Opening a school anthology, I find this note to Keats's ode "To Autumn": "The magnificent ode is justly famous, and is often regarded as the most perfect of Keats's poems. Its structure is quite complex, but after a couple of readings it will not be difficult to see that the first verse describes the 'positive' side of autumn - the side that looks back to summer and brings it to fruition, while the third verse describes the 'negative' side - a suggestion of chilliness, a series of thin sounds, and the sadness of approaching winter. The middle verse balances these two with four glimpses of a figure representing both the spirit of autumn and a farm-worker engaged in a series of typical autumnal activities."The piece is an advance taste of Paulin's forthcoming book, The Secret Life of Poems. It's a compelling reading, at least to someone who's not a Keats expert; I particularly enjoyed its balance of attention to fine textual details and historical and intertextual contexts. But I can see someone reacting quite differently, along the lines of the discussion that broke out recently in the comments to this post at The Valve. A sample exchange:
This describes, clearly and sensitively, how the poem has been read since its publication in 1820, but in recent years a group of historical critics has offered a more complicated, political reading of Keats. He was passionately interested in politics, and it would be surprising if that interest didn't shape his writing. As a radical, who read and contributed to John and Leigh Hunt's famous weekly journal, The Examiner, he would have seen not so much a "farm-worker", as a member of the rural poor, a gleaner, who has scraped up the grains of corn left after the farm labourers had gathered in the harvest. Gleaning was made illegal in 1818, so by personifying autumn as a gleaner he is characterising the season as a proud and dignified young woman. (read the rest here)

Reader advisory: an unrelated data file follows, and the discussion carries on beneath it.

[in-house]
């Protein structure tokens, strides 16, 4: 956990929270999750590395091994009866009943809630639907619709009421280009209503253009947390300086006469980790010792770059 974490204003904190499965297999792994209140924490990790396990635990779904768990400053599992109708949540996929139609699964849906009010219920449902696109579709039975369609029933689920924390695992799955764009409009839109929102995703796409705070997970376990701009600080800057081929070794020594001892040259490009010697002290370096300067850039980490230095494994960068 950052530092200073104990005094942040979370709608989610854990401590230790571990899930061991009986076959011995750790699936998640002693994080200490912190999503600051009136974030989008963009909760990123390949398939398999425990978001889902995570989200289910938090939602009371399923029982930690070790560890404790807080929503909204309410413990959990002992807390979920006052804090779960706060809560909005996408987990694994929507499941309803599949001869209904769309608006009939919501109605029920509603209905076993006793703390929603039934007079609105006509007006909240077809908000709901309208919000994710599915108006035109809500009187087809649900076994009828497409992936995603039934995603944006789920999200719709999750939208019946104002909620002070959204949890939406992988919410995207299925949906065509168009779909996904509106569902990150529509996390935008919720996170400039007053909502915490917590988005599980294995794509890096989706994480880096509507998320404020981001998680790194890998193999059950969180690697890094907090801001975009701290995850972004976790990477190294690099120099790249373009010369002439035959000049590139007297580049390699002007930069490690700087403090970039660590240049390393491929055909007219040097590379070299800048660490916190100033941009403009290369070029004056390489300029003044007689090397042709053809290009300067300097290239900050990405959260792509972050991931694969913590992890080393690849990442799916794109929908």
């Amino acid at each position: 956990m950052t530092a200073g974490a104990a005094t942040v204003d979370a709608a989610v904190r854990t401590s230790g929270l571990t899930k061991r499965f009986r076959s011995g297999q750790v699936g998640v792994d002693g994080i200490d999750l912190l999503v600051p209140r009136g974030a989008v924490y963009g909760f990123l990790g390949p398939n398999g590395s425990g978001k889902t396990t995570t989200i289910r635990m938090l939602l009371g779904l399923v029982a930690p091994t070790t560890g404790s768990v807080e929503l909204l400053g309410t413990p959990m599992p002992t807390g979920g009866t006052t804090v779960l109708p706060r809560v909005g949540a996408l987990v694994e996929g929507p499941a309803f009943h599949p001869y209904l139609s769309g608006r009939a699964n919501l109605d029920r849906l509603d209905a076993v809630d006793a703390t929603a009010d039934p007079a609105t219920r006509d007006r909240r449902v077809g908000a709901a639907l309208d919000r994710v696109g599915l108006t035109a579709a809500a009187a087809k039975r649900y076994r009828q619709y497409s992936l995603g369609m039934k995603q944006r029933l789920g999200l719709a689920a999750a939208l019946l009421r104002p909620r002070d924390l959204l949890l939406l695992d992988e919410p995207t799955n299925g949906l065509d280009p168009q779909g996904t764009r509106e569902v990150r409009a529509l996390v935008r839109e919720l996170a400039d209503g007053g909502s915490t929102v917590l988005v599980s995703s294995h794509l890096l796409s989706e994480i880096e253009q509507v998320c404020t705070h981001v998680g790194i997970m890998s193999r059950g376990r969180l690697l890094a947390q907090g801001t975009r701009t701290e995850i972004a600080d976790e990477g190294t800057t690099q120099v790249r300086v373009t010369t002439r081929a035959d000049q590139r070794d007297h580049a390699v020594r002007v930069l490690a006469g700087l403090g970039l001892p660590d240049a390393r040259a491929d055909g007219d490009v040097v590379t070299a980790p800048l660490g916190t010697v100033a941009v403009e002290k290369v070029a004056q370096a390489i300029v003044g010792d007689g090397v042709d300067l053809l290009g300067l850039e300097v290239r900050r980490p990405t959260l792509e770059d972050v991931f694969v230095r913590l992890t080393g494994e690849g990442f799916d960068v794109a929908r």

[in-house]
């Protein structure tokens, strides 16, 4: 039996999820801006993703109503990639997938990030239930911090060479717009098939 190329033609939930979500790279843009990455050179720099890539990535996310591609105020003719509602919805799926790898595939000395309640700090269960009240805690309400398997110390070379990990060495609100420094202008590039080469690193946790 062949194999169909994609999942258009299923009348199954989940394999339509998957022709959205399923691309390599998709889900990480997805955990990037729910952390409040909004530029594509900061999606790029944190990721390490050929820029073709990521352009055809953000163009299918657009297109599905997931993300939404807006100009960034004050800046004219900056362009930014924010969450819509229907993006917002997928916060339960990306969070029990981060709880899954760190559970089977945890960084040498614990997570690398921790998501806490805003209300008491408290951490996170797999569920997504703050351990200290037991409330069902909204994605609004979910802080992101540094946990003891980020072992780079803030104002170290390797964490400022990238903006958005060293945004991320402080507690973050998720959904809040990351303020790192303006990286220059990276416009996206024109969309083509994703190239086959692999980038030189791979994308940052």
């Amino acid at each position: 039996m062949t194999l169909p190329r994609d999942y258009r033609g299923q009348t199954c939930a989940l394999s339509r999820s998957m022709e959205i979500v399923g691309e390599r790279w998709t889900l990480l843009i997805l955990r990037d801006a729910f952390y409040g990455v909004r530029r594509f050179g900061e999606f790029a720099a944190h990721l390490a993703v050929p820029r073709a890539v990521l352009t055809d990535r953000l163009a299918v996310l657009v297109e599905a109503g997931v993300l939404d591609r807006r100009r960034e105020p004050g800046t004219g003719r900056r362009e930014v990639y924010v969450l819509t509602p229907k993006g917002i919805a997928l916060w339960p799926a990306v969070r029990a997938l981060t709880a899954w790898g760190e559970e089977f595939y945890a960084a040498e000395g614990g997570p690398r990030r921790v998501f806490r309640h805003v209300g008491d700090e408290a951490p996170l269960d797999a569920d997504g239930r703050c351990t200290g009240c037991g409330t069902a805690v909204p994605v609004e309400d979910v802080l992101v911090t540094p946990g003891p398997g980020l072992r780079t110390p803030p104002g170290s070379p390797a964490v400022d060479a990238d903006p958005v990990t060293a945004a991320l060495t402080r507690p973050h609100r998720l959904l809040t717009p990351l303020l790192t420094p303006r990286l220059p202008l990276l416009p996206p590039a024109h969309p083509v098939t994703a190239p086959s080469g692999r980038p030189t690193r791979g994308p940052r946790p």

LB: That is to say, let’s imagine two critics who write the same excellent account of the formal, stylistic, and thematic features of Blake’s “The Tyger.” Then let’s imagine that while critic 1 stops there, critic 2 builds on that account and shows in clear, well-supported terms how these features connection to biography, cultural history, economics, etc. In that case, critic 2 has clearly added something that critic 1 cannot offer.It seems a tailor-made example, actually. Paulin reads Keats's Ode as critic 2 would. But is his therefore a better analysis than a fleshed-out version of the one in the 'school anthology' would be? The school anthology has described the poem an ordinary (i.e. non-specialized) reader would be familiar with; Paulin argues that this simpler account is inadequate, even wrong on some counts, and supports his more 'complicated' reading with a lot of specific evidence. Both readings address what is "actually there" in the poem (a phrase all who teach poetry to undergraduates are familiar with)--that is, both infer the meaning of the poem from the words on the page--but Paulin is less literal and inquires further afield in search of its meaning. I think that the result is a richer appreciation of Keats's art. What do you think: is it fair, or reasonable, or problematic, to consider that you can "understand the poem perfectly well" without knowing any of the additional material or ideas Paulin brings to bear on it? Do you just understand it differently, or do you understand a different version of it? Also, how far does this dispute over the limits of "the poem itself" encapsulate the difference between academic and non-academic approaches to interpretation? And how far do readings of this sort, that set out to correct ordinary readings as simplistic or inadequate contribute, to the dislike ordinary readers sometimes express towards academics?
DG: Perhaps, if you’re more interested in biography, cultural history, and ecomonics than in art. I’m not, so the critic who provides such an account does nothing for me.